Memorial to the United States Senate and House of Representatives, 21 December 1843

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of the Revolution who served under General Washington while in the act of pleading for quarters was cruelly murdered and hewed in pieces with an old Corn Cutter and in addition to all these savage acts of barbarity they forcibly dragged virtuous and inoffensive females from their dwellings bound them upon benches used for public worship where they in great numbers ravished them in the most brutal manner Some fifty or sixty of the citizens were thrust into prisons and dungeons where, bound in chains, they were fed on human flesh while their families and some fifteen thousand others were at the point of the bayonet forcibly expelled from the In the mean time to pay the expences of these horrid outrages they confiscated our property and robbed us of all our possessions Before our final expulsion with a faint and lingering hope we petitioned the State Legislature then in Session Unwilling to believe that the virtue and patriotism of the venerable fathers of the Revolution had fled from the bosoms of their illustrious descendants Unwilling to believe that American Citizens could appeal in vain for a restoration of liberty cruelly wrested from them by cruel tyrants But in the Language of our noble ancestors “Our repeated petitions were only answered by repeated injuries” The Legislature instead of hearing the cries of 15,000 suffering bleeding unoffending Citizens sanctioned and sealed the unconstitutional acts of the and his troops by appropriating 200000 dollars to defray the expences of exterminating us from the . No friendly arm was stretched out to protect us The last ray of hope for redress in that was now entirely extinguished We saw no other alternative but to bow down our necks and wear the cruel yoke of oppression and quietly and submissively suffer ourselves to be banished as exiles from our possessions our property and our sacred homes or otherwise see our wives and children coldly murdered and butchered by tyrants in power.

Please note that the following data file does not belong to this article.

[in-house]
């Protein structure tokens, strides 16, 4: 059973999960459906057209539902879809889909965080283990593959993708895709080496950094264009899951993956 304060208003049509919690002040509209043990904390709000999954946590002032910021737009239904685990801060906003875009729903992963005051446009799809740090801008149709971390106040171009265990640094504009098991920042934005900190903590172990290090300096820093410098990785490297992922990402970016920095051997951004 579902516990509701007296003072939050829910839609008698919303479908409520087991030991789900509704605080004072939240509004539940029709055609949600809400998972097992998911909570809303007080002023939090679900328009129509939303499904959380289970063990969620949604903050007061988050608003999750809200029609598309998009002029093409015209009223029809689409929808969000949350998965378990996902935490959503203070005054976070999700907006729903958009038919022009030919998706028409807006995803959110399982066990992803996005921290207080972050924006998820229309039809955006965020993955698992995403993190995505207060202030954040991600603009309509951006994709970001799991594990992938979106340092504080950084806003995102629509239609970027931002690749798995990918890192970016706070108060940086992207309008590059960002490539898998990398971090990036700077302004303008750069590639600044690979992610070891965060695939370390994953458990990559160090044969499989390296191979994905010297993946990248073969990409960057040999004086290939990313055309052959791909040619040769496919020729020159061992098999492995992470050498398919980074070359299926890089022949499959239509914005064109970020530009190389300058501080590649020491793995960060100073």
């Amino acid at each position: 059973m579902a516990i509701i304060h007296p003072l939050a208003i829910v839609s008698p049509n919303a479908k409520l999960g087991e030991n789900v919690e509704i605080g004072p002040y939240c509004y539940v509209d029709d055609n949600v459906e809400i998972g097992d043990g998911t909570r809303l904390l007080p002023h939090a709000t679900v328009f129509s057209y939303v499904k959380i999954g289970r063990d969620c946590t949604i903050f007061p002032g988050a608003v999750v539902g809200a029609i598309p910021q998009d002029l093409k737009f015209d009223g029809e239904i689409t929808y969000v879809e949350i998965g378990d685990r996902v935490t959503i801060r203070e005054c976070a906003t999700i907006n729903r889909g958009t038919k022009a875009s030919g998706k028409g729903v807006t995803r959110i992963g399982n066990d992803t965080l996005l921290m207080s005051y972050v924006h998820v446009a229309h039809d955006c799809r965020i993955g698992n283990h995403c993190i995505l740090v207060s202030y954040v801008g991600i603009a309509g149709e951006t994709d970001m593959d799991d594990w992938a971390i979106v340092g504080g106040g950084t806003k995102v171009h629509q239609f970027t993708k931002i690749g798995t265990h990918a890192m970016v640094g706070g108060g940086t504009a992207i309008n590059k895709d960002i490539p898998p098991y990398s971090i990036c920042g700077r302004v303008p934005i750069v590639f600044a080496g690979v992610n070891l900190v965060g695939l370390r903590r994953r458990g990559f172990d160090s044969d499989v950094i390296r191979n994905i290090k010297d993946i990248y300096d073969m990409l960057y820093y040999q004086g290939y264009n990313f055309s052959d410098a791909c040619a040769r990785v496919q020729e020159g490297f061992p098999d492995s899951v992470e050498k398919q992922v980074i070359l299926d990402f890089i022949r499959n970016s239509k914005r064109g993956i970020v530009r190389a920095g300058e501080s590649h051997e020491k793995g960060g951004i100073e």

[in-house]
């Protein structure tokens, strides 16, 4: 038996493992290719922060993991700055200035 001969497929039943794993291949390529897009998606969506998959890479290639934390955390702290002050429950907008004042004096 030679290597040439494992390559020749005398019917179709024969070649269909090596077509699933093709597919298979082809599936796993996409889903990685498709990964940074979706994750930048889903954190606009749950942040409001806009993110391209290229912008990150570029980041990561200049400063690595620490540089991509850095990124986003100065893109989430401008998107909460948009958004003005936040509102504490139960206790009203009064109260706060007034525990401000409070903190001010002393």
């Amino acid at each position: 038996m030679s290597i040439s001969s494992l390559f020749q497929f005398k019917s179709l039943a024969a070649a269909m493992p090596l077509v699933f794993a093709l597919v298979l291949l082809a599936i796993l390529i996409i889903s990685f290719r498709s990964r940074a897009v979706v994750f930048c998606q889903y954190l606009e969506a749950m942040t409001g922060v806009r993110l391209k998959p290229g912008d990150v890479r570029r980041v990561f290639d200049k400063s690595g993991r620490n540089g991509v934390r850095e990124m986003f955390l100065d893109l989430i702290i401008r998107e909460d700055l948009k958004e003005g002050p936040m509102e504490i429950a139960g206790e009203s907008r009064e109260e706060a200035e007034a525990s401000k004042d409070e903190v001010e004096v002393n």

Fourth our next permanent settlement was in the land of our exile the State of in the Spring of 1839 but even here we are not [p. [5]]
of the Revolution who served under General Washington while in the act of pleading for quarters was cruelly murdered and hewed in pieces with an old Corn Cutter and in addition to all these savage acts of barbarity they forcibly dragged virtuous and inoffensive females from their dwellings bound them upon benches used for public worship where they in great numbers ravished them in the most brutal manner Some fifty or sixty of the citizens were thrust into prisons and dungeons where, bound in chains, they were fed on human flesh while their families and some fifteen thousand others were at the point of the bayonet forcibly expelled from the In the mean time to pay the expences of these horrid outrages they confiscated our property and robbed us of all our possessions Before our final expulsion with a faint and lingering hope we petitioned the State Legislature then in Session Unwilling to believe that the virtue and patriotism of the venerable fathers of the Revolution had fled from the bosoms of their illustrious descendants Unwilling to believe that American Citizens could appeal in vain for a restoration of liberty cruelly wrested from them by cruel tyrants But in the Language of our noble ancestors “Our repeated petitions were only answered by repeated injuries” The Legislature instead of hearing the cries of 15,000 suffering bleeding unoffending Citizens sanctioned and sealed the unconstitutional acts of the and his troops by appropriating 200000 dollars to defray the expences of exterminating us from the . No friendly arm was stretched out to protect us The last ray of hope for redress in that was now entirely extinguished We saw no other alternative but to bow down our necks and wear the cruel yoke of oppression and quietly and submissively suffer ourselves to be banished as exiles from our possessions our property and our sacred homes or otherwise see our wives and children coldly murdered and butchered by tyrants in power.
Fourth our next permanent settlement was in the land of our exile the State of in the Spring of 1839 but even here we are not [p. [5]]
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